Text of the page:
Wow! A great crowd here so late in the day for our session on eye gaze control at the ATIA 2016 Conference. The sun did come out in Orlando after all, yet the room was filled with superachievers who wanted to know how to help their kids with significant needs. Unfortunately, the handout link provided by the organizers was incorrect, so I am posting the resources here for those looking for them. Thanks to all who attended and please contact me with any questions you may have! Although my session Powerpoint titled “Preparing the Significantly Challenged Students for Eye Gaze” is posted here, it does not contain all of the video material shown at the conference (per parental request). Also posted here is my Considerations Checklist for Eye Gaze Participation. This form will provide guidance and help gather details and data on student preferences, responses, and needs when introducing or using eye gaze activities.
I love my iPad as much as any tech specialist, but there’s also much to love about Chrome and the supports found in Google Classroom! It hasn’t been that long since districts were forced to choose between using Windows or Apple operating systems, but not today. Many of my schools employ both platforms for different programs or projects, making Google tools even more useful. In this post, I just want to share some links and resources for learning more about this incredible classroom support.
In her popular blog TeacherTech, Alice Keeler provides handy tutorials, guides, and tip sheets for teachers wanting to learn how to use Google tools. Her resources are designed to support the not-so-tech-savvy teacher, as well as the more skilled user. Better yet, she offers practical ideas and examples for incorporating them into the curriculum.
The Google Apps Classroom Team has created their own lists, one of which I found especially helpful when getting started. It’s called 32 Ways to Use Google Apps and downloads (appropriately enough!) in a Google Doc format.
We had a great time last week with Ms. Mo Buti, learning more about how to best serve the needs of our students with Autism. She shared some great resources that I plan to pass along to all of you here over the course of the next week..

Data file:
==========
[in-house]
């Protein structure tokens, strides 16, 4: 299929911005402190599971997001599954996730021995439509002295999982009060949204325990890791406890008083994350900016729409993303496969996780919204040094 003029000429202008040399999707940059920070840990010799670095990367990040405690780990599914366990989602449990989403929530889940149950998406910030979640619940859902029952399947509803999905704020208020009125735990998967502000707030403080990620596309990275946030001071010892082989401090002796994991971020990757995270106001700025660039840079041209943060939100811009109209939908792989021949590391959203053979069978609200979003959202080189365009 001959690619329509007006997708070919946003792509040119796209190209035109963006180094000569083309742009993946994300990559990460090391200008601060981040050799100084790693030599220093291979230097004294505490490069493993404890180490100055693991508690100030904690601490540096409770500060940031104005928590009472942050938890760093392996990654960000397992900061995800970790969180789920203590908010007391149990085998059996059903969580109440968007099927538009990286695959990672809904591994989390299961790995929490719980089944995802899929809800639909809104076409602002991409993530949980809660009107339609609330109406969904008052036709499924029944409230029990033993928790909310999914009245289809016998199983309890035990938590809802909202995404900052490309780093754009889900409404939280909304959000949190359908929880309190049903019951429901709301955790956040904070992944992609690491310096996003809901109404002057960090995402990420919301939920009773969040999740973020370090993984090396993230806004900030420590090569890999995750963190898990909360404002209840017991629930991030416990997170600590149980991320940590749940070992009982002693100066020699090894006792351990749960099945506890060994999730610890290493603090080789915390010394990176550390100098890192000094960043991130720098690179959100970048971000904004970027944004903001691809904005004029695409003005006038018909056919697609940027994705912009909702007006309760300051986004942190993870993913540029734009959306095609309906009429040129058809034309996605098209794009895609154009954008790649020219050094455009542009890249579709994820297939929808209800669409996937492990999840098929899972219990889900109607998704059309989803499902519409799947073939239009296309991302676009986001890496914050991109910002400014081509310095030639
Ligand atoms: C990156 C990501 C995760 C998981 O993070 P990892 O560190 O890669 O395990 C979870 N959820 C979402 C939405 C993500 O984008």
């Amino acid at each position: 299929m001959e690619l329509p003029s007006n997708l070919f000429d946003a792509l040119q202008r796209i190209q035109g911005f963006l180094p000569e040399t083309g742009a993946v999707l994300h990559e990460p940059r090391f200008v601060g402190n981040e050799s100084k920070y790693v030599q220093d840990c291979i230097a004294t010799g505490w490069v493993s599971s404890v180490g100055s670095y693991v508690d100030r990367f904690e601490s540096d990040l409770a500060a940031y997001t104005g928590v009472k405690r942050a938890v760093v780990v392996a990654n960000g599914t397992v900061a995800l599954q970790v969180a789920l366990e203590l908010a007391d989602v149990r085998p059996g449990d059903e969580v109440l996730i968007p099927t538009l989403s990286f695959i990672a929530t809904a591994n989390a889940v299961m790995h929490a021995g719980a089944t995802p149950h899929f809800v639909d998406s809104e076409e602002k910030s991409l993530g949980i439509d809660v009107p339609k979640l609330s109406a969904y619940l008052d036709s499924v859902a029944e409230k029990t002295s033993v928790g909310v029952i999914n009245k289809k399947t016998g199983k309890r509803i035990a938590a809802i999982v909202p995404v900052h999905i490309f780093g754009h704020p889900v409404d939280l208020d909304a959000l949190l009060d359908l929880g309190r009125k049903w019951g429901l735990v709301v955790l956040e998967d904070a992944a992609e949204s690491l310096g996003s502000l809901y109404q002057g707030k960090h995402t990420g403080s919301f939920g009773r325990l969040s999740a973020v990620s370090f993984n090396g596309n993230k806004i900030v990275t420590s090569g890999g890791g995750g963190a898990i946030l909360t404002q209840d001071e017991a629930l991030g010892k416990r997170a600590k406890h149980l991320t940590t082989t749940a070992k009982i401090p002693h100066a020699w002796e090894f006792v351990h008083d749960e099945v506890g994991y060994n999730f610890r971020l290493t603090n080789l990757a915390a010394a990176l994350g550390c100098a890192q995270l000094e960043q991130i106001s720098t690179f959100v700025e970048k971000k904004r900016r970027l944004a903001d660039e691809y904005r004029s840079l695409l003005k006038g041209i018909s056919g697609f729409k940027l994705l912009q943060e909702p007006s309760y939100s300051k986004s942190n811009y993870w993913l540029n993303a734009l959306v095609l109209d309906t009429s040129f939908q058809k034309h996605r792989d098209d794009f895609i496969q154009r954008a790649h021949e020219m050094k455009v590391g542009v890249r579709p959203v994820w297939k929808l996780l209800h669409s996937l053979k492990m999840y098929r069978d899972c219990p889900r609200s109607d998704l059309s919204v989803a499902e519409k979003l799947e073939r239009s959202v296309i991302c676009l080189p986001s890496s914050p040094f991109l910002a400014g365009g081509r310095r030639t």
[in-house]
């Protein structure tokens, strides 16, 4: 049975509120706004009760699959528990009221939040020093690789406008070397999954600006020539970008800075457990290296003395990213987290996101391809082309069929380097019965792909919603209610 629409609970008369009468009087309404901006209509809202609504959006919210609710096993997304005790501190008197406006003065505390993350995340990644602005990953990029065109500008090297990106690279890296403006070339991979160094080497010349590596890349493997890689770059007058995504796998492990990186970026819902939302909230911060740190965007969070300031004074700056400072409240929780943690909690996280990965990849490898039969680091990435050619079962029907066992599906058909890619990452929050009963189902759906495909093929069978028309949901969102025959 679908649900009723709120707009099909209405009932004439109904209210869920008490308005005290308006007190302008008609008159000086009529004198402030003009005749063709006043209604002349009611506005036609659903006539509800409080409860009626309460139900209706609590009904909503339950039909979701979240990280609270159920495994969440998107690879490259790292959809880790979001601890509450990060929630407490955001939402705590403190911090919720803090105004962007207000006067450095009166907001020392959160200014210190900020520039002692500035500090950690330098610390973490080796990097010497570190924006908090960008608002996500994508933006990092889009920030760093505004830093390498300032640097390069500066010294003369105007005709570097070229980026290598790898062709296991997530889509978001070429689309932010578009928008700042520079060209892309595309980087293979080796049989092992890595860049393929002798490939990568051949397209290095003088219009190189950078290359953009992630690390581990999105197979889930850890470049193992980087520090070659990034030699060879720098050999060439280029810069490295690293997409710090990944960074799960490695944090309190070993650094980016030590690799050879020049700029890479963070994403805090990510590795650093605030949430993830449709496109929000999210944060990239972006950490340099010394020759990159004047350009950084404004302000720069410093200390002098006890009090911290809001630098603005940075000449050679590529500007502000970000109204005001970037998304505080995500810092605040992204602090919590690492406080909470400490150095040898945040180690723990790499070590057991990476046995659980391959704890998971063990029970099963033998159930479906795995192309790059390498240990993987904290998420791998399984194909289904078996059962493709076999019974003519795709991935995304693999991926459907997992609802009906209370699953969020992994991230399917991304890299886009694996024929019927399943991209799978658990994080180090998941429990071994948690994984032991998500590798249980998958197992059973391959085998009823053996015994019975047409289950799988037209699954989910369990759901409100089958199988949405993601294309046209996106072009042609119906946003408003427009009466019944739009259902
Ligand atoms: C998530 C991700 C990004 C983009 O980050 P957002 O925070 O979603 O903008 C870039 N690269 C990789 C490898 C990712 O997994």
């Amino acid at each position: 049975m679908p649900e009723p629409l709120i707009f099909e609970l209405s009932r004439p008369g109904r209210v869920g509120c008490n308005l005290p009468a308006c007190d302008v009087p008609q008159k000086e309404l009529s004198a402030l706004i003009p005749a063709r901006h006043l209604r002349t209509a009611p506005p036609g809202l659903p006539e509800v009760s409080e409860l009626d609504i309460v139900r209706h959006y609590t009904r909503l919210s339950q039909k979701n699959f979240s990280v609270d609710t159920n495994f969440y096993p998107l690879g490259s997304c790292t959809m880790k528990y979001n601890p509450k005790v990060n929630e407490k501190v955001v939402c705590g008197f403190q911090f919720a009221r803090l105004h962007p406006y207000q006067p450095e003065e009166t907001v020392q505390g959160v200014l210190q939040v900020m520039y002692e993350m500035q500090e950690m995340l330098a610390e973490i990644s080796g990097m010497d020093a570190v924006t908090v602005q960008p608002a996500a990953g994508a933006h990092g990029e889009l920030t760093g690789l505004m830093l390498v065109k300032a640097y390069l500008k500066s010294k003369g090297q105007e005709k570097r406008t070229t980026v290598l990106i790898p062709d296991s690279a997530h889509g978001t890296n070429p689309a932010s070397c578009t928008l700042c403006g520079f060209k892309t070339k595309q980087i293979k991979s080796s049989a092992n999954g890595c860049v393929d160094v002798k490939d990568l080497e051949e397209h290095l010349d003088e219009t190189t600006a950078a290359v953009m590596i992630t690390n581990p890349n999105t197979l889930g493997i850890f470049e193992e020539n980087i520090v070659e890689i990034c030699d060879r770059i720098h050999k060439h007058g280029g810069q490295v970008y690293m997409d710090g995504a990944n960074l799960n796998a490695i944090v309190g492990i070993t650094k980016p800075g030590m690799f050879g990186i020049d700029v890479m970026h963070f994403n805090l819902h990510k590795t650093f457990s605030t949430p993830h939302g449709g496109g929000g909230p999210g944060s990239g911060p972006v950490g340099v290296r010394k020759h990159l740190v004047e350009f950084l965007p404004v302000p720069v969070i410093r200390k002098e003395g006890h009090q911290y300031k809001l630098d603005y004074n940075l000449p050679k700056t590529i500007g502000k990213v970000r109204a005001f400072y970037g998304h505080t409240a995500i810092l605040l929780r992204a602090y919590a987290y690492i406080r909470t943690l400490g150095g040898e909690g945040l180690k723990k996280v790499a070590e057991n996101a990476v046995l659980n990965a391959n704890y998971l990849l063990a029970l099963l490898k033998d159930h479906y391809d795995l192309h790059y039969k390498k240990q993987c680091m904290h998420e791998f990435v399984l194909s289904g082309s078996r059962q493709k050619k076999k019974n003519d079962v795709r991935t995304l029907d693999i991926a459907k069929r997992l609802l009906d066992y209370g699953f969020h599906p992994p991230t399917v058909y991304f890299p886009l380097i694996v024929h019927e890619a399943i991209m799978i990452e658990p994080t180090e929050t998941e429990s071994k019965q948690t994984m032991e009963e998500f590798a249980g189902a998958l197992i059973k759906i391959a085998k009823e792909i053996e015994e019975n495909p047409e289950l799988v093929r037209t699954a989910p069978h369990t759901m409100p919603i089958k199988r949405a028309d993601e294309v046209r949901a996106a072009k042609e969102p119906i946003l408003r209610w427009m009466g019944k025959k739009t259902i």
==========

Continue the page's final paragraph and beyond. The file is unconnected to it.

If you’re looking for awesome professional development opportunities online, this is a great place to start! The Geneva Centre for Autism (located in Ontario) provides free printable visual supports and downloadable resources, as well as online PD options. Although created for use by Canadian teachers, the site is open for public access by creating a (free) account. Free courses related to the education and treatment of students with Autism include:
Characteristics of Autism
What is Applied Behavior Analysis?
Functions of Behavior
Communication Strengths and Challenges
Understanding Sensory Needs
Understanding Social Challenges in Children and Adolescents
Using Visual Supports
Understanding Stress and ASD
Paying Attention to Transitions and Transition Planning
Promoting Independence for Community Inclusion
Certificate: Introduction to Autism: Free Online Series for Educators
Mo Buti and our session attendees have been sharing some amazing suggestions for teaching communication skills to non-verbal students who also have visual impairments. Here are a few of those ideas and resources!
TACTILE CONNECTIONS KIT: SYMBOLS FOR COMMUNICATION This kit helps teachers create a tactile card system that is individualized for visually impaired and blind learners who have additional disabilities and/or lack a formal means of communication or literacy. The tactile symbols are created when part of an object is mounted on a hand-sized card representing core vocabulary categories (e.g. people, places, actions, objects, etc.). This kit provides some of the essential components that assist in a system’s construction and application.
The PERKINS site offers some great resources for teaching communication to visually impaired students.
Tactile books are used to teach literacy, so why not pair them with separate cards containing the same key words, characters, etc. found in the books to reinforce language learning? Pinterest (everybody’s favorite collecting site) offers a wealth of ideas for CREATING TACTILE BOOKS that can be paired with tactile communication supports. Here is another link to MORE TACTILE BOOKS FOR LANGUAGE AND LITERACY.